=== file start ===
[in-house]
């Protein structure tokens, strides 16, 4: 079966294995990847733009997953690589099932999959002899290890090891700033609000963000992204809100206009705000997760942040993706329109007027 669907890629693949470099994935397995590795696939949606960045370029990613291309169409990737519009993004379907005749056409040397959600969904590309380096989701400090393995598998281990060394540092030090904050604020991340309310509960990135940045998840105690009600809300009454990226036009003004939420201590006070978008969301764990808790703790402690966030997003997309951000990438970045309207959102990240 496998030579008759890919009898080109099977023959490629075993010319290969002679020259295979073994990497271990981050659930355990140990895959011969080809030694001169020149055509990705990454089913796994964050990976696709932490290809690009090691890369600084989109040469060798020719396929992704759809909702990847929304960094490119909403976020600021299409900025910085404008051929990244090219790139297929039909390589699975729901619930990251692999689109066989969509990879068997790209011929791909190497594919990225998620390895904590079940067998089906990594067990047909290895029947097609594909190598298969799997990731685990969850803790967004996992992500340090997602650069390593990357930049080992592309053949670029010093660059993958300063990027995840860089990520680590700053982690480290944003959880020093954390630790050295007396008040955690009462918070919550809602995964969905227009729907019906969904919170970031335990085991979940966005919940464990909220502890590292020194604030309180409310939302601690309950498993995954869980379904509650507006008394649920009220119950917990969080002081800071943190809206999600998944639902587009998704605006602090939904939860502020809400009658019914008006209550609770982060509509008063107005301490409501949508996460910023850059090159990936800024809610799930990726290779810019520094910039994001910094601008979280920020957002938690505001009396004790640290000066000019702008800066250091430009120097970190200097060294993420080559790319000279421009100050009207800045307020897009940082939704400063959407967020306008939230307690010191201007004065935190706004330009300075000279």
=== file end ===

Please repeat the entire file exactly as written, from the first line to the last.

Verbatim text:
[in-house]
């Protein structure tokens, strides 16, 4: 079966294995990847733009997953690589099932999959002899290890090891700033609000963000992204809100206009705000997760942040993706329109007027 669907890629693949470099994935397995590795696939949606960045370029990613291309169409990737519009993004379907005749056409040397959600969904590309380096989701400090393995598998281990060394540092030090904050604020991340309310509960990135940045998840105690009600809300009454990226036009003004939420201590006070978008969301764990808790703790402690966030997003997309951000990438970045309207959102990240 496998030579008759890919009898080109099977023959490629075993010319290969002679020259295979073994990497271990981050659930355990140990895959011969080809030694001169020149055509990705990454089913796994964050990976696709932490290809690009090691890369600084989109040469060798020719396929992704759809909702990847929304960094490119909403976020600021299409900025910085404008051929990244090219790139297929039909390589699975729901619930990251692999689109066989969509990879068997790209011929791909190497594919990225998620390895904590079940067998089906990594067990047909290895029947097609594909190598298969799997990731685990969850803790967004996992992500340090997602650069390593990357930049080992592309053949670029010093660059993958300063990027995840860089990520680590700053982690480290944003959880020093954390630790050295007396008040955690009462918070919550809602995964969905227009729907019906969904919170970031335990085991979940966005919940464990909220502890590292020194604030309180409310939302601690309950498993995954869980379904509650507006008394649920009220119950917990969080002081800071943190809206999600998944639902587009998704605006602090939904939860502020809400009658019914008006209550609770982060509509008063107005301490409501949508996460910023850059090159990936800024809610799930990726290779810019520094910039994001910094601008979280920020957002938690505001009396004790640290000066000019702008800066250091430009120097970190200097060294993420080559790319000279421009100050009207800045307020897009940082939704400063959407967020306008939230307690010191201007004065935190706004330009300075000279």